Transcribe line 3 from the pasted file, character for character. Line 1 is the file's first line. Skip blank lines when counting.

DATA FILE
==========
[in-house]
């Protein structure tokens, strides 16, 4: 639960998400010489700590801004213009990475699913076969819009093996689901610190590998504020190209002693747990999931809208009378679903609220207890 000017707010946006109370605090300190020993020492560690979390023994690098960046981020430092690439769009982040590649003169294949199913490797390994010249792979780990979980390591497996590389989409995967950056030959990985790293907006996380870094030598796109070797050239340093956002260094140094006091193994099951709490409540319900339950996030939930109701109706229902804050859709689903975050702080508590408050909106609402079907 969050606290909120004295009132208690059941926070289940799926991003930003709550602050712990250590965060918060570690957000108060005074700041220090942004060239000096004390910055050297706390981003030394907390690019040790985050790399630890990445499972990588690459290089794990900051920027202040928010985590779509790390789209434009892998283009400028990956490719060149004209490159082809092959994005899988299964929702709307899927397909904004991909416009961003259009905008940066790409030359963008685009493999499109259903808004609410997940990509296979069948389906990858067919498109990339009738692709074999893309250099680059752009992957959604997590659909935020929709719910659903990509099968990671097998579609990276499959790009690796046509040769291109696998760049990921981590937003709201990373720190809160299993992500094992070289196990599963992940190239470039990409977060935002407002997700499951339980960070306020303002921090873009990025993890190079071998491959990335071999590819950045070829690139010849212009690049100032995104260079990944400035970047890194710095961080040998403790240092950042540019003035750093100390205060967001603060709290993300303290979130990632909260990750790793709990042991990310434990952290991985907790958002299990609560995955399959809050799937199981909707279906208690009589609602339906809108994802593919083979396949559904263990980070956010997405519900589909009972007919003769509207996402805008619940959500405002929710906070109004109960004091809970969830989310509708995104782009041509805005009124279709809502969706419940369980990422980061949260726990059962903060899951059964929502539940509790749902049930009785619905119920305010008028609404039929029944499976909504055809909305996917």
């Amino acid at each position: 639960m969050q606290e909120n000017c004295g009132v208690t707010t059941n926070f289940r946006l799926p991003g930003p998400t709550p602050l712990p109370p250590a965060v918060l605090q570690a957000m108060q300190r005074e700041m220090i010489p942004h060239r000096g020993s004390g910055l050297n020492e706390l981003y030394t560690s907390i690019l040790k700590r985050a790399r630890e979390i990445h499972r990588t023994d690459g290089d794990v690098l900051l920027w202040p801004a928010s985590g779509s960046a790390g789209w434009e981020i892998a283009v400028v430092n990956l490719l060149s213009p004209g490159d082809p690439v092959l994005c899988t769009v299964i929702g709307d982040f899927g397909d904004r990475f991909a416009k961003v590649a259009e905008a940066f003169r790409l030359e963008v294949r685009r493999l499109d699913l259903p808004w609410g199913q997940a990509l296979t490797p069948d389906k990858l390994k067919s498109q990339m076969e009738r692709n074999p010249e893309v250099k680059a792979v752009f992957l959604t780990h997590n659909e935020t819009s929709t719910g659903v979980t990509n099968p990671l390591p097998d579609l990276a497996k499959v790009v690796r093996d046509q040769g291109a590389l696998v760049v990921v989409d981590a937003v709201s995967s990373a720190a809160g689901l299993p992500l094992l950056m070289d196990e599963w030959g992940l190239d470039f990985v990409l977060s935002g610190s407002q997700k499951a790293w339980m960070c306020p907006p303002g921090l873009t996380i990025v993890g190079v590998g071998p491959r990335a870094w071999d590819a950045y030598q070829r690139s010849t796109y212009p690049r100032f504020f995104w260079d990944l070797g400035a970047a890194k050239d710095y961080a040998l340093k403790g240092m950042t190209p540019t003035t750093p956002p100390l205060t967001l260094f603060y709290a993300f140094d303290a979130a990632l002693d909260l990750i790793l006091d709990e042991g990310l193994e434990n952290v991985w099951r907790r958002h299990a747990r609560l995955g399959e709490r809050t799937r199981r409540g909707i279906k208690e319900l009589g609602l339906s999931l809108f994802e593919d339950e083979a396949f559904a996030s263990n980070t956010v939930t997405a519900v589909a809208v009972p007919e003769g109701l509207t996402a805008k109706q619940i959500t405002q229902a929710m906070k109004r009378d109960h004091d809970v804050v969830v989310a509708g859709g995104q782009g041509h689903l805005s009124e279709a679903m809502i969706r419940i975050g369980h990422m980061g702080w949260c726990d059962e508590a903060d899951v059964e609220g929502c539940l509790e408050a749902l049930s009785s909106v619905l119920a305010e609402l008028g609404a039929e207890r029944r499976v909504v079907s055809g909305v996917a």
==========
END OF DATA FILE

């Amino acid at each position: 639960m969050q606290e909120n000017c004295g009132v208690t707010t059941n926070f289940r946006l799926p991003g930003p998400t709550p602050l712990p109370p250590a965060v918060l605090q570690a957000m108060q300190r005074e700041m220090i010489p942004h060239r000096g020993s004390g910055l050297n020492e706390l981003y030394t560690s907390i690019l040790k700590r985050a790399r630890e979390i990445h499972r990588t023994d690459g290089d794990v690098l900051l920027w202040p801004a928010s985590g779509s960046a790390g789209w434009e981020i892998a283009v400028v430092n990956l490719l060149s213009p004209g490159d082809p690439v092959l994005c899988t769009v299964i929702g709307d982040f899927g397909d904004r990475f991909a416009k961003v590649a259009e905008a940066f003169r790409l030359e963008v294949r685009r493999l499109d699913l259903p808004w609410g199913q997940a990509l296979t490797p069948d389906k990858l390994k067919s498109q990339m076969e009738r692709n074999p010249e893309v250099k680059a792979v752009f992957l959604t780990h997590n659909e935020t819009s929709t719910g659903v979980t990509n099968p990671l390591p097998d579609l990276a497996k499959v790009v690796r093996d046509q040769g291109a590389l696998v760049v990921v989409d981590a937003v709201s995967s990373a720190a809160g689901l299993p992500l094992l950056m070289d196990e599963w030959g992940l190239d470039f990985v990409l977060s935002g610190s407002q997700k499951a790293w339980m960070c306020p907006p303002g921090l873009t996380i990025v993890g190079v590998g071998p491959r990335a870094w071999d590819a950045y030598q070829r690139s010849t796109y212009p690049r100032f504020f995104w260079d990944l070797g400035a970047a890194k050239d710095y961080a040998l340093k403790g240092m950042t190209p540019t003035t750093p956002p100390l205060t967001l260094f603060y709290a993300f140094d303290a979130a990632l002693d909260l990750i790793l006091d709990e042991g990310l193994e434990n952290v991985w099951r907790r958002h299990a747990r609560l995955g399959e709490r809050t799937r199981r409540g909707i279906k208690e319900l009589g609602l339906s999931l809108f994802e593919d339950e083979a396949f559904a996030s263990n980070t956010v939930t997405a519900v589909a809208v009972p007919e003769g109701l509207t996402a805008k109706q619940i959500t405002q229902a929710m906070k109004r009378d109960h004091d809970v804050v969830v989310a509708g859709g995104q782009g041509h689903l805005s009124e279709a679903m809502i969706r419940i975050g369980h990422m980061g702080w949260c726990d059962e508590a903060d899951v059964e609220g929502c539940l509790e408050a749902l049930s009785s909106v619905l119920a305010e609402l008028g609404a039929e207890r029944r499976v909504v079907s055809g909305v996917a």